Mario Tharpe - Senior Producer

Nov. 5, 2013 by Nicole V. Rohr

mario and tyler.jpegWYCC Senior Producer Mario Tharpe and his 8-year-old son Tyler.

“I worked on Hoop Dreams, and at that point, I was really like, ‘Yeah, hands down this is what I want to do,” said WYCC Senior Producer Mario Tharpe, reflecting on the fateful choice he made entering high school at Curie Metropolitan in Chicago. As the son of nationally known musician Robert Tharpe (stage name: Tommy Dark) and educator Joyce Washington, Tharpe knew something great was in store for him. 

There was only one major left for then 16-year-old Tharpe to choose: television production. This path would end up changing everything for the now accomplished In the Loop senior producer and the newly engaged father of one.

“I got into TV and the very first semester, I knew that that was what I wanted to do. I immediately began locking in on everything about television – entering competitions, winning competitions,” Tharpe explained.

From there, Tharpe went to Columbia College, at first studying the technical side of production, and then admittedly realizing he hated the technical side of production. Tharpe switched to producing during his junior year, and later landed an internship at Central City Productions in Chicago. Moving from senior production assistant to associate producer, then to producer and writer, he produced more than 200 episodes of Minority Business Report, spending many hours on the road for work.

“To see the country at somebody else’s expense in my early 20s… interviewing politicians and business owners, from Isaiah Thomas to the owner of Starbucks… it was a really good stepping stone,” Tharpe said.

After four years with Central City, Tharpe landed a job with Towers Productions, working on the show American Justice – but then he decided to make a change. In 2003, Tharpe ventured out with his former boss at Central City and began an independent production company called Adia Video Productions. The company made it through one and half years during an extremely tough market, and after, Tharpe freelance produced shows like Gangland and When Weather Changed History for the History Channel, and Behind Bars for the Discovery Channel.

Just prior to coming to WYCC, Tharpe also worked on the series Find Our Missing and Deceived for the TV One network. At this point in his career, he had developed a clear sense of the type of work he enjoyed most.

Tharpe explained that the results that come from documentary-style productions are “more gratifying.” “I probably enjoy the reality because you get to see what’s happening in the moment, you know. They’re not made-up stories. And when you spend three months producing a documentary, you want to showcase what you’ve done,” he said.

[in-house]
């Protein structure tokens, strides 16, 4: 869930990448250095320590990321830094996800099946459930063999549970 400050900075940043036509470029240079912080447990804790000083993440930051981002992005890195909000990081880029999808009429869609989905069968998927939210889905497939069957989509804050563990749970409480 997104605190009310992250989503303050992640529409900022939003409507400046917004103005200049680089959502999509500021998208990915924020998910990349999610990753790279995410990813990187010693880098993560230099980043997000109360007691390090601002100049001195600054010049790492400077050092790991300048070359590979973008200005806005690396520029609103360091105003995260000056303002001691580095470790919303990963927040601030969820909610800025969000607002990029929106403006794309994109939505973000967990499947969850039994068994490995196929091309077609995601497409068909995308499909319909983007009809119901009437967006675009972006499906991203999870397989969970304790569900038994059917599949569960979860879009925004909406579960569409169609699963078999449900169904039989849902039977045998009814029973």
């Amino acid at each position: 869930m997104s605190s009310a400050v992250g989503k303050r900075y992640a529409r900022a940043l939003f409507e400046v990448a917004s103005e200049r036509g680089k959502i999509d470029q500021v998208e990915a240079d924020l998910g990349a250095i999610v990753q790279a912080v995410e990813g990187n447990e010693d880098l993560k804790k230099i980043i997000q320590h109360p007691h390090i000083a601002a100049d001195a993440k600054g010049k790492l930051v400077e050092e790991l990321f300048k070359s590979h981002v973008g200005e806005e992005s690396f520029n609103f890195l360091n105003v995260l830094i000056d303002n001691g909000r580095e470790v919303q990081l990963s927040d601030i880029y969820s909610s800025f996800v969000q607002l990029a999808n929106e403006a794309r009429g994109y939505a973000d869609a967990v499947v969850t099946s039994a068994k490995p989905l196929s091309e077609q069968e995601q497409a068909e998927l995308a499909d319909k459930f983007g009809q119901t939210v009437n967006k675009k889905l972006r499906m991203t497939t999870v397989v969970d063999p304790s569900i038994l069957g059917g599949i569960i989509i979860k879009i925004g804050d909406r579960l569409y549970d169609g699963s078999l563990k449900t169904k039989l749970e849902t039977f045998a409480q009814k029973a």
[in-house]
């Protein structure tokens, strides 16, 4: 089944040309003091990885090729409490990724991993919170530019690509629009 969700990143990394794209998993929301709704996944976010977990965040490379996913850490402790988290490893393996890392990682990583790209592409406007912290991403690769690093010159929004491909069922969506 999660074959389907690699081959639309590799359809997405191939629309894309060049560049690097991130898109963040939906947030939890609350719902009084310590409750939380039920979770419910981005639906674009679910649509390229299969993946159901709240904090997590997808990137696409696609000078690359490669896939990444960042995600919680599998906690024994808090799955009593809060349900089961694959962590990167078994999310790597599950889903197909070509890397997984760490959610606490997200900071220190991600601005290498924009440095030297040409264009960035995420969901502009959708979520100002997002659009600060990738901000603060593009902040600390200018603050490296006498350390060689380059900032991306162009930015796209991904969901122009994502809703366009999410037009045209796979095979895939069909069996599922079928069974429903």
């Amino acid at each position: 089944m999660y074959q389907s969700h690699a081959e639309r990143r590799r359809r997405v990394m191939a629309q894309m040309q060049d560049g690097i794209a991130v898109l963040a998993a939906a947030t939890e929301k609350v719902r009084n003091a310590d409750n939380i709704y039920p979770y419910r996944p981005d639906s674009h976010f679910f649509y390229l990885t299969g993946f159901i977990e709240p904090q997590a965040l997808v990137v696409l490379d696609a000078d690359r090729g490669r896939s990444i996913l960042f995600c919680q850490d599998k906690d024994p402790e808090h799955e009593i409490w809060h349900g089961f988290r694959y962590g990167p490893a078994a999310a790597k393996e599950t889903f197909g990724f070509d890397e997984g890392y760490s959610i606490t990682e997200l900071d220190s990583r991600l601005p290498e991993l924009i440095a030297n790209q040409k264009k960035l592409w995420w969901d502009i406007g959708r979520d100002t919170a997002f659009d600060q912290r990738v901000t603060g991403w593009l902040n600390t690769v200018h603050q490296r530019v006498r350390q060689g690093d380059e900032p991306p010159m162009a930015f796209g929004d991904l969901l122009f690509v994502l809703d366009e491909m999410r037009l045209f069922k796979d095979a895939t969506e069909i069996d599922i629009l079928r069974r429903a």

He described spending weeks inside a county jail for Behind Bars, and hiring 100 Revolutionary War re-enactors for When Weather Changed History. Tharpe has many crazy stories, and all led him to his work on In the Loop at WYCC and his life with his beautiful family. His son, Tyler, turns 9 this Christmas.

“He is a very tall 8-year-old,” Tharpe said, smiling, “and the love of my life.” Tyler gets along famously with his dad’s fiancé Chrisna – a woman who was very surprised earlier this year while eating at a restaurant in Miami Beach. Tharpe proposed in front of 40 other patrons in the courtyard of Tosca Restaurant. There is no other woman for him, according to Tharpe.

Mario and Chrisna have known each other for 8 years, but got together two years ago thanks to a little destiny, and to Chrisna’s persistent godmother, also a client of Tharpe’s rehab construction business. Mario couldn’t be prouder: “[She is a] graduate of Northwestern, she's well respected in her profession, she’s spiritual, she loves the Lord... I’ve dated quite a bit, and hands down, she is the best woman that I have ever dated. Just everything you could ever ask for – it’s her.”

And love is in the air for one other person important to Tharpe: his mother, Joyce. This October, Tharpe’s mother married for the first time, to a longtime family friend just three days before her 70th birthday.

Tharpe said, “It was the proudest moment of my life. My mom worked extremely hard to raise three children and always put her children first. To see her do something she’s been wanting to do for so long was beyond special.”

So, hard work runs in the family, as Tharpe has put much time and energy into WYCC’s Emmy-nominated public affairs show In the Loop, now wrapping its second season. “In the Loop is my new baby,” Tharpe said, “and along with the amazing team at WYCC, we are all working hard to shape and mold the show into something people throughout Chicago will know about.”

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